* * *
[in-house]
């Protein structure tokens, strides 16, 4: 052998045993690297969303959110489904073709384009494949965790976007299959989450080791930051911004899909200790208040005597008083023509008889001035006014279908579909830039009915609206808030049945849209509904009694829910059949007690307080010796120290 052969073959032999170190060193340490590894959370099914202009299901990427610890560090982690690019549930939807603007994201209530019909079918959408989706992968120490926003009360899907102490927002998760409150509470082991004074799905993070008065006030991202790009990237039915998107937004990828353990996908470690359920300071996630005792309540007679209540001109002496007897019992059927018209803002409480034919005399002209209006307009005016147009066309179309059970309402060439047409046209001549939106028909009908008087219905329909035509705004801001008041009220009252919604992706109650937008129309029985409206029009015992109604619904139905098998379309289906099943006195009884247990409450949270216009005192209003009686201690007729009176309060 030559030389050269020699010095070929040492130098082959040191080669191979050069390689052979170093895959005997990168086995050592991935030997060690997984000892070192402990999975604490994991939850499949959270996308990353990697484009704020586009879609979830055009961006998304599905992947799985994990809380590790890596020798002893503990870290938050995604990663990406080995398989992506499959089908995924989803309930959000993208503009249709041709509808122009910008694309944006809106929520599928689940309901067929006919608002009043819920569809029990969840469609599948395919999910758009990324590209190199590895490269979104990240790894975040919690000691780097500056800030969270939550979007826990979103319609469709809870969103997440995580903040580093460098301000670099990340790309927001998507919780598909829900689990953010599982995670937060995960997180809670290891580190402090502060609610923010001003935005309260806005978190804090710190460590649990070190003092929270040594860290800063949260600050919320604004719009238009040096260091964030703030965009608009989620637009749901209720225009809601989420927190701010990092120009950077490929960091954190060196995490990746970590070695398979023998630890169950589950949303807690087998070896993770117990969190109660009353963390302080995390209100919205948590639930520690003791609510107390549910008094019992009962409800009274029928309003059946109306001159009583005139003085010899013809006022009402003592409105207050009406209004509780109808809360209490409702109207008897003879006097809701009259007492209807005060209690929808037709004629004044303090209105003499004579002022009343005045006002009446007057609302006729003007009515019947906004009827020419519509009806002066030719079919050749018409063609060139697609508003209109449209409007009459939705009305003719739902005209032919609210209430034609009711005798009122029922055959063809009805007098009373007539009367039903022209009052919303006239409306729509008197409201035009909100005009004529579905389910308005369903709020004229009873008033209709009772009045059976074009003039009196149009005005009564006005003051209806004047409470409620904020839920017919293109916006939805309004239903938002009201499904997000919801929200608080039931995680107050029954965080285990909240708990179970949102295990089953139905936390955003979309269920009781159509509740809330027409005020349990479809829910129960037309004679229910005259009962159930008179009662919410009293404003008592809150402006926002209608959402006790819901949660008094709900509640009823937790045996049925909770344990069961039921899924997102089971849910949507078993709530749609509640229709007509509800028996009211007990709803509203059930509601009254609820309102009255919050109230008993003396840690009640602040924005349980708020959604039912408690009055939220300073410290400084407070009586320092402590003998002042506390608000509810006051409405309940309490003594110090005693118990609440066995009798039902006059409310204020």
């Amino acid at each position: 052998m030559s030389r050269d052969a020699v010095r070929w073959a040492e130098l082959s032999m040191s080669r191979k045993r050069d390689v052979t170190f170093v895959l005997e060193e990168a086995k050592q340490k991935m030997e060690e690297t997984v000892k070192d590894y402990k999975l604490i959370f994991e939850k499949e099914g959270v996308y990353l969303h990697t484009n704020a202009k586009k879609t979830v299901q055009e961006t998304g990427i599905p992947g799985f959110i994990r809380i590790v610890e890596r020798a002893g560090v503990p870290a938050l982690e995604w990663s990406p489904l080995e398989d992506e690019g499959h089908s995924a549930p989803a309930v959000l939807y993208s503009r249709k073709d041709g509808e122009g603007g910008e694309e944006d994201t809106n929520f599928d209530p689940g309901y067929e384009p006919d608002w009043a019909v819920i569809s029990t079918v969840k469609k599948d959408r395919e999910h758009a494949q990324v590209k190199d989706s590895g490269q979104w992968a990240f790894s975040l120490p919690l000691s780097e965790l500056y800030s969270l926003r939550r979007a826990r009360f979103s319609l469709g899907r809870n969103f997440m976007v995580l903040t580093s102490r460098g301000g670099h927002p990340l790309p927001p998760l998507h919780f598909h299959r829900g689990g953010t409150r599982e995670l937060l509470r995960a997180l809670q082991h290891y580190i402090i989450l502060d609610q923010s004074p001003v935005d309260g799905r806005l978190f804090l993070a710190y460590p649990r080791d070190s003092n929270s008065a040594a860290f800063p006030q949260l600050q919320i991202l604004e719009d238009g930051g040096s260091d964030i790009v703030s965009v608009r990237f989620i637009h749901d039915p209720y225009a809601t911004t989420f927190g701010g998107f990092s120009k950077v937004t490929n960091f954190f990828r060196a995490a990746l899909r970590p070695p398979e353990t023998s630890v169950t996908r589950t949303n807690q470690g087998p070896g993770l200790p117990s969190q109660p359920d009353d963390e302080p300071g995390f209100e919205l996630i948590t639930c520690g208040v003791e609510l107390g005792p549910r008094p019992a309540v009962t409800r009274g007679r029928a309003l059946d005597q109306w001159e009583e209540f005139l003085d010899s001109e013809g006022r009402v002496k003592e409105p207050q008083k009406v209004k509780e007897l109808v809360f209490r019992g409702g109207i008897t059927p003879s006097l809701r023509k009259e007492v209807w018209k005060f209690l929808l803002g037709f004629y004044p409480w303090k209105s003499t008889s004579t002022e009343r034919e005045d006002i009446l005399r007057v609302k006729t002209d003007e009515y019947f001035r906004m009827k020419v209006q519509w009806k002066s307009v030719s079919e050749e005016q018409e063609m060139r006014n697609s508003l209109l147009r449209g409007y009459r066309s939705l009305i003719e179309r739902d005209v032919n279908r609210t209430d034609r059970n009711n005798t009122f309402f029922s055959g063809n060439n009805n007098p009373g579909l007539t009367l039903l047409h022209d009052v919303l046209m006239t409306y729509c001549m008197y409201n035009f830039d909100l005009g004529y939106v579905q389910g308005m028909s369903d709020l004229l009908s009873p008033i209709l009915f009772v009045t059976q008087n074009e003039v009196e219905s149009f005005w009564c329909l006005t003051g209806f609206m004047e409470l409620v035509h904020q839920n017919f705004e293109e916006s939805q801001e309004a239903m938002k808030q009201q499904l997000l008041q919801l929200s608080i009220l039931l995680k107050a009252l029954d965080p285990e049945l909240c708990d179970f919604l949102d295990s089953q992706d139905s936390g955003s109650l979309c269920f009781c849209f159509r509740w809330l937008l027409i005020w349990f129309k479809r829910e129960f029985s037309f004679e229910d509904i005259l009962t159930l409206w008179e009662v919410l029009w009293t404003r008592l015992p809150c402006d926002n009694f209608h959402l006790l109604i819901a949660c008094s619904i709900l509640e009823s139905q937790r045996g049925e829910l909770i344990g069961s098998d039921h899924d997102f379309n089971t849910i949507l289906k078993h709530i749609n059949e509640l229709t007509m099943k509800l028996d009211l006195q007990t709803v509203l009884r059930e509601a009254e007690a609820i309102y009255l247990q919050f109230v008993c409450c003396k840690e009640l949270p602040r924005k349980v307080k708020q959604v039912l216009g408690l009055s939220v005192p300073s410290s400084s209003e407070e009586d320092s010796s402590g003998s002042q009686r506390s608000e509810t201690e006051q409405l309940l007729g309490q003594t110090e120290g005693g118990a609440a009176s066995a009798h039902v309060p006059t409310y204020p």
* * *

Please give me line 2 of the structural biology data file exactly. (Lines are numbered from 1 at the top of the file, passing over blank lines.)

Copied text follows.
């Protein structure tokens, strides 16, 4: 052998045993690297969303959110489904073709384009494949965790976007299959989450080791930051911004899909200790208040005597008083023509008889001035006014279908579909830039009915609206808030049945849209509904009694829910059949007690307080010796120290 052969073959032999170190060193340490590894959370099914202009299901990427610890560090982690690019549930939807603007994201209530019909079918959408989706992968120490926003009360899907102490927002998760409150509470082991004074799905993070008065006030991202790009990237039915998107937004990828353990996908470690359920300071996630005792309540007679209540001109002496007897019992059927018209803002409480034919005399002209209006307009005016147009066309179309059970309402060439047409046209001549939106028909009908008087219905329909035509705004801001008041009220009252919604992706109650937008129309029985409206029009015992109604619904139905098998379309289906099943006195009884247990409450949270216009005192209003009686201690007729009176309060 030559030389050269020699010095070929040492130098082959040191080669191979050069390689052979170093895959005997990168086995050592991935030997060690997984000892070192402990999975604490994991939850499949959270996308990353990697484009704020586009879609979830055009961006998304599905992947799985994990809380590790890596020798002893503990870290938050995604990663990406080995398989992506499959089908995924989803309930959000993208503009249709041709509808122009910008694309944006809106929520599928689940309901067929006919608002009043819920569809029990969840469609599948395919999910758009990324590209190199590895490269979104990240790894975040919690000691780097500056800030969270939550979007826990979103319609469709809870969103997440995580903040580093460098301000670099990340790309927001998507919780598909829900689990953010599982995670937060995960997180809670290891580190402090502060609610923010001003935005309260806005978190804090710190460590649990070190003092929270040594860290800063949260600050919320604004719009238009040096260091964030703030965009608009989620637009749901209720225009809601989420927190701010990092120009950077490929960091954190060196995490990746970590070695398979023998630890169950589950949303807690087998070896993770117990969190109660009353963390302080995390209100919205948590639930520690003791609510107390549910008094019992009962409800009274029928309003059946109306001159009583005139003085010899013809006022009402003592409105207050009406209004509780109808809360209490409702109207008897003879006097809701009259007492209807005060209690929808037709004629004044303090209105003499004579002022009343005045006002009446007057609302006729003007009515019947906004009827020419519509009806002066030719079919050749018409063609060139697609508003209109449209409007009459939705009305003719739902005209032919609210209430034609009711005798009122029922055959063809009805007098009373007539009367039903022209009052919303006239409306729509008197409201035009909100005009004529579905389910308005369903709020004229009873008033209709009772009045059976074009003039009196149009005005009564006005003051209806004047409470409620904020839920017919293109916006939805309004239903938002009201499904997000919801929200608080039931995680107050029954965080285990909240708990179970949102295990089953139905936390955003979309269920009781159509509740809330027409005020349990479809829910129960037309004679229910005259009962159930008179009662919410009293404003008592809150402006926002209608959402006790819901949660008094709900509640009823937790045996049925909770344990069961039921899924997102089971849910949507078993709530749609509640229709007509509800028996009211007990709803509203059930509601009254609820309102009255919050109230008993003396840690009640602040924005349980708020959604039912408690009055939220300073410290400084407070009586320092402590003998002042506390608000509810006051409405309940309490003594110090005693118990609440066995009798039902006059409310204020």